Suggested Reading List
Divorced, Beheaded, Died...: The History of Britain's Kings and Queens in Bite-Sized Chunks
Author: Kevin Flude
Description: Written by the course director Kevin Flude. The tales of the various monarchs of Britain are some of the most interesting in our history. From Henry VIII and his six wives and Edward VIII's abdication to some of our lesser known and mythical monarchs such as King Arthur, "Divorced, Beheaded, Died..." takes you on a gallop through the history of Britain's monarchs from the legendary King Brutus, through the houses of Tudor and Stuart, and up to the Windsors, including the major monarchs of Scotland and Wales. Discover the sticky end that befell Edward II, the story of the teenage queen of England who reigned for less than a fortnight, and find out whether Macbeth really was a king of Scotland. Presented in an accessible, chronological format, "Divorced, Beheaded, Died..." will fill all those gaps in your history knowledge, together with some fascinating and amusing facts that are guaranteed to entertain any history enthusiast.
Author: Edward Rutherfurd
Description: Available in audio-cassette form: ISBN 0679443819 - fiction but gives a real feel for the period. London has perhaps the most remarkable history of any city in the world. Now, its story has a unique voice. In this epic novel, Edward Rutherfurd takes the reader on a magnificent journey across sixteen centuries from the days of the Romans to the Victorian engineers of Tower Bridge and the era of Dockland development today. Through the lives and adventures of his colourful cast of characters, he brings all the richness of London's past unforgettably to life.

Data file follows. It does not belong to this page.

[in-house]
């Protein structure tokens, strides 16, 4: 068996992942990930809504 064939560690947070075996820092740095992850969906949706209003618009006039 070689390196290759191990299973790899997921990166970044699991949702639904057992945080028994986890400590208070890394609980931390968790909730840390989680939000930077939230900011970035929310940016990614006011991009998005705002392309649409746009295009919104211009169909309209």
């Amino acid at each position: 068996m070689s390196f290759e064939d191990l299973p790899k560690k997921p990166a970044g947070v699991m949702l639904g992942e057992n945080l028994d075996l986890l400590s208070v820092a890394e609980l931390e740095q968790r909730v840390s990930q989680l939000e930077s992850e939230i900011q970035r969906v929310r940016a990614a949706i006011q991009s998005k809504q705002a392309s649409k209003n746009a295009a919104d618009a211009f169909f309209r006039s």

London - The Biography
Author: Peter Ackroyd
Description: Probably there is no one better placed than Ackroyd--the author of mammoth lives of Dickens and Blake, and novels such as Hawksmoor and Dan Leno and the Lime House Golem which set singular characters against the backdrop of a city constantly shifting in time--to write such a rich, sinewy account of "Infinite London".
Ackroyd's London is no mere chronology. Its chapters take on such varied themes as drinking, sex, childhood, poverty, crime and punishment, sewage, food, pestilence and fire, immigration, maps, theatre and war. We learn that gin was "the demon of London for half a century", and that "it has been estimated that in the 1740s and 1750s there were 17,000 'gin-houses'." Fleet Street was an area known for its "violent delights" where "a 14-year-old boy, only 18 inches high, was to be seen in 1702 at a grocer's shop called the Eagle and Child by Shoe Lane." By the mid 19th century "London had become known as the greatest city on earth." By 1939 "one in five of the British population had become a Londoner."
London A Social History
Author: Roy Porter
Description: 'Roy Porter, a historian of formidable range, turns to urban history in this marvellously lucid, informative and passionate book... Porter's facts are always at the service of the narrative, which has a finely maintained momentum, balancing statistics with the words of historians, diarists and novelists, poets and churchmen: Pepys, Boswell, Fielding, Walpole, Blake, Mayhew, Wells, Woolf, Spark, ... a timely and brilliant book.' CLAIRE TOMALIN, EVENING STANDARD 'A vivid celebration of the city, but also an elegy for its decline, bubbling with statistics and anecdote, from Boadicea to Betjeman.' RICHARD HOLMES, DAILY TELEGRAPH BOOKS OF THE YEAR